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PostPosted: Wed Apr 12, 2017 11:46 pm 
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Posts: 262
psycopathicteen wrote:
Nicole wrote:
If you're smart about optimizing the stuff that really has to be, it can certainly save development time.


That's what I've always figured, it just bugs me when people think you can't write code that is both optimized and maintainable under time constraints. I've seen programmers who thought this:

Code:
sep #$20
ror $01
ror $00
ror $01
ror $00
rep #$20
lda $00


was more maintainable than this:

Code:
rep #$20
lda $00
ror
ror
sta $00


simply because optimizations are "risky".

I feel your pain. That is not an optimisation, that is just how you do it.


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PostPosted: Thu Apr 13, 2017 8:15 am 
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Another thing that annoys me is when someone dismisses an optimization because "it will only cost 2% of a frame" but they do the same thing 50 times a frame, resulting in slowdown.


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PostPosted: Thu Apr 13, 2017 10:25 am 
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psycopathicteen wrote:
That's what I've always figured, it just bugs me when people think you can't write code that is both optimized and maintainable under time constraints. I've seen programmers who thought this:
{contrived example}
was more maintainable than this:
{contrived example}
simply because optimizations are "risky".

This is a big fat straw-man. I can believe you found the former example in your disassembly of some shipped code. I don't believe you have any insight as to why the programmer wrote it that way.

There's certainly reasons to write slower code in service to maintainability, but this example isn't it. You need context to make such a justification. Five lines of assembly code is not a context; a hundred thousand line program that needs to ship by Tuesday might be.

You can't just act like someone deliberately considered those two alternative pieces of code and chose the former. There'a a million ways code gets edited mangled, etc. during production where everything is constantly changing. I think it's preposterous that you propose this was the result of an argument for maintainability.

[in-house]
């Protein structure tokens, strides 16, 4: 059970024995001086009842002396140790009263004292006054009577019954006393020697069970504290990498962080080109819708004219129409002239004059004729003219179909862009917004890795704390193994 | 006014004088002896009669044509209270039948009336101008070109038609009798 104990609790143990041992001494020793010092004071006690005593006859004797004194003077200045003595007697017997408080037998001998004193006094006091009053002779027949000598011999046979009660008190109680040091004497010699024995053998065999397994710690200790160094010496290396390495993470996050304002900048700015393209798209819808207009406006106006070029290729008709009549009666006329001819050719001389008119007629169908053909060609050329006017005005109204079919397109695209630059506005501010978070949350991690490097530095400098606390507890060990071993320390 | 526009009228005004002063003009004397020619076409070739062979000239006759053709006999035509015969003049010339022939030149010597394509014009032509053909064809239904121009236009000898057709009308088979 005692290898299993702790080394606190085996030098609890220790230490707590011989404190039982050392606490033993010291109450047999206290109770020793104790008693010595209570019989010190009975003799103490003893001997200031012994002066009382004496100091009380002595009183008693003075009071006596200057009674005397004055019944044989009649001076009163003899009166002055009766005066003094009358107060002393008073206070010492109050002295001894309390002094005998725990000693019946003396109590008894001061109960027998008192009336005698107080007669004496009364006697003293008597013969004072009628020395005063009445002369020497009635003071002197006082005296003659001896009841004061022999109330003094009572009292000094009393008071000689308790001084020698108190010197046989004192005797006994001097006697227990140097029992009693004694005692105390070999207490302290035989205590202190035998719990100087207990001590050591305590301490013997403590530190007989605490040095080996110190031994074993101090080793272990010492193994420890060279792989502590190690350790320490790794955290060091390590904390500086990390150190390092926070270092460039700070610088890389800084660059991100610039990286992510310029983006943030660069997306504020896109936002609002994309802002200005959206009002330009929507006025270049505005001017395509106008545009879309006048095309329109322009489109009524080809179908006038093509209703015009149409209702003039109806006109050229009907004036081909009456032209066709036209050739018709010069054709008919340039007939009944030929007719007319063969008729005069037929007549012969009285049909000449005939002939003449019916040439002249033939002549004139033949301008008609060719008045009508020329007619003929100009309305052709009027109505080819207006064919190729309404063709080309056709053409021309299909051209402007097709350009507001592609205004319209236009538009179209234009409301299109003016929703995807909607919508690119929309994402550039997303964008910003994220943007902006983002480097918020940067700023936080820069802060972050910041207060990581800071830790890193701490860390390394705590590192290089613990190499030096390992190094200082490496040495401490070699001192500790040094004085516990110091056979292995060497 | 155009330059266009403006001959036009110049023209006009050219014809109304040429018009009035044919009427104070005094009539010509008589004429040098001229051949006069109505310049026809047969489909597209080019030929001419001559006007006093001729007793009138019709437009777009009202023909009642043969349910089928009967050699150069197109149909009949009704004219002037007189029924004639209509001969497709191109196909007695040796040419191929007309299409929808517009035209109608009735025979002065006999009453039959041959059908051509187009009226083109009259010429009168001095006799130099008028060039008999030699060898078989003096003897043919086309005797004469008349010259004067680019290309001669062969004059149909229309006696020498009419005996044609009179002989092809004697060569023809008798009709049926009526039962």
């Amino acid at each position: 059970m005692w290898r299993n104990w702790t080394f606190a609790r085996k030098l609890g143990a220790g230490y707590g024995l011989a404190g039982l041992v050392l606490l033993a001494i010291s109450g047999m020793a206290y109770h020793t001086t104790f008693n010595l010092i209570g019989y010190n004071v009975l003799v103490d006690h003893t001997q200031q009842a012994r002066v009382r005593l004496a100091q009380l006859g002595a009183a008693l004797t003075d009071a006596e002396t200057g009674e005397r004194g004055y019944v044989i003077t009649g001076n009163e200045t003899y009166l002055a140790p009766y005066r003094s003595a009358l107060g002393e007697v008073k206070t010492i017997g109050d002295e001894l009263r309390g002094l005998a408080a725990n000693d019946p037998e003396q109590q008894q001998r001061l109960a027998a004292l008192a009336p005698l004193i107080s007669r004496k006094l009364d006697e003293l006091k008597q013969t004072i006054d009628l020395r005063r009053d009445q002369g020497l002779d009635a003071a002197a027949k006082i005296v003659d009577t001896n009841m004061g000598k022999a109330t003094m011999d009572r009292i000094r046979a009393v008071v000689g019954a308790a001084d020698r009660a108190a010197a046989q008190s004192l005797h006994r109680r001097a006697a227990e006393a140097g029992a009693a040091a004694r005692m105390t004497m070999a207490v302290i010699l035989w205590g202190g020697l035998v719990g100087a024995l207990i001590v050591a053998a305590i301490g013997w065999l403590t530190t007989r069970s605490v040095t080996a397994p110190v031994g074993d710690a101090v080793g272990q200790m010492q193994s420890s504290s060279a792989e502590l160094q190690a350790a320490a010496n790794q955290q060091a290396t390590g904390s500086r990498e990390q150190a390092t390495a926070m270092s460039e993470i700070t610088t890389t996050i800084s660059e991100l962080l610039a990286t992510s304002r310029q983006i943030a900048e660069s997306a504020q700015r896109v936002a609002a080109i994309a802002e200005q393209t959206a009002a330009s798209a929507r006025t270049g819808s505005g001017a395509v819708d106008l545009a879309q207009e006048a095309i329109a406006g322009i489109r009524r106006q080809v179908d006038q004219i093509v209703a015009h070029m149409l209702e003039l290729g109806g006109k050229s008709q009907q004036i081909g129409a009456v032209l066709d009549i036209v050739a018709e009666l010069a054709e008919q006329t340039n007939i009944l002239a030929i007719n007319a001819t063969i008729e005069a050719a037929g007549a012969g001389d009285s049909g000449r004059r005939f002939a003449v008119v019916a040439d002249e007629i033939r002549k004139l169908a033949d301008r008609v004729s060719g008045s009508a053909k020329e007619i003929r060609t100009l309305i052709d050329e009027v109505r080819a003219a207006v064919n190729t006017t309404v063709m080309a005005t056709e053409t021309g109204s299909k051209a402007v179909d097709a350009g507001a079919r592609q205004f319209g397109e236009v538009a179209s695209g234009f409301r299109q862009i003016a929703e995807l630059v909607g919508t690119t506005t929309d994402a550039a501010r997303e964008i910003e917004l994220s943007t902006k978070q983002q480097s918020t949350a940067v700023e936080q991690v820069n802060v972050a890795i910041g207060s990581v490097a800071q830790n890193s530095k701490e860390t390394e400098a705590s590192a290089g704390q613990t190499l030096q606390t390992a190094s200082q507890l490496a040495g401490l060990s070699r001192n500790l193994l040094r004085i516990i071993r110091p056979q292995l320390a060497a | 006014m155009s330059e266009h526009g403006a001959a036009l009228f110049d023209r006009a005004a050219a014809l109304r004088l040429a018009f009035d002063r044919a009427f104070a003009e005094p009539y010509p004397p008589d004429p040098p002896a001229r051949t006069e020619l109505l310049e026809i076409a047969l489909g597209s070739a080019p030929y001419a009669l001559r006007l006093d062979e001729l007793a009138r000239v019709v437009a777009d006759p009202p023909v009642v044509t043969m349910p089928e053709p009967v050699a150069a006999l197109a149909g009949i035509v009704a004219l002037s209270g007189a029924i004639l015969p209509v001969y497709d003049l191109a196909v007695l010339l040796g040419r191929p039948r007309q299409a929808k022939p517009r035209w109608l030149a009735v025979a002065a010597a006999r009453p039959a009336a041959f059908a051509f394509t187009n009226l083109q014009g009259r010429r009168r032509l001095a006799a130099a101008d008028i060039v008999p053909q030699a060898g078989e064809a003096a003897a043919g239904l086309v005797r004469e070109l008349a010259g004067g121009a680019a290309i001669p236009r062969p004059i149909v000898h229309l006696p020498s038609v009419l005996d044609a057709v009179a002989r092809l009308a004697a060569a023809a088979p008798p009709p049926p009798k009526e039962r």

psycopathicteen wrote:
Another thing that annoys me is when someone dismisses an optimization because "it will only cost 2% of a frame" but they do the same thing 50 times a frame, resulting in slowdown.

Except the example you gave is 0.02% of a frame, not 2%, and you'd have to do the same thing 5000 times, not 50, and that's a real difference.

You're not representing the argument fairly here. I don't dismiss something because "it will only cost 2% of a frame", I was suggesting that optimization should be approached by profiling and working from the top down (example prior discussion), and that finding and fixing a thousand tiny pin pricks might not make the change you've hoped for.

What I really object to is you calling programmers or other labourers stupid or lazy or bad at their job for having written some inefficient code in one place or another. They succeeded at making a game that you liked so much that you're disassembling it 25 years later with tools that are like a microscope compared to their magnifying glass.

There is such a thing as doing a bad job, but making examples of extreme minutiae out of context isn't a good argument for it.


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PostPosted: Thu Apr 13, 2017 1:30 pm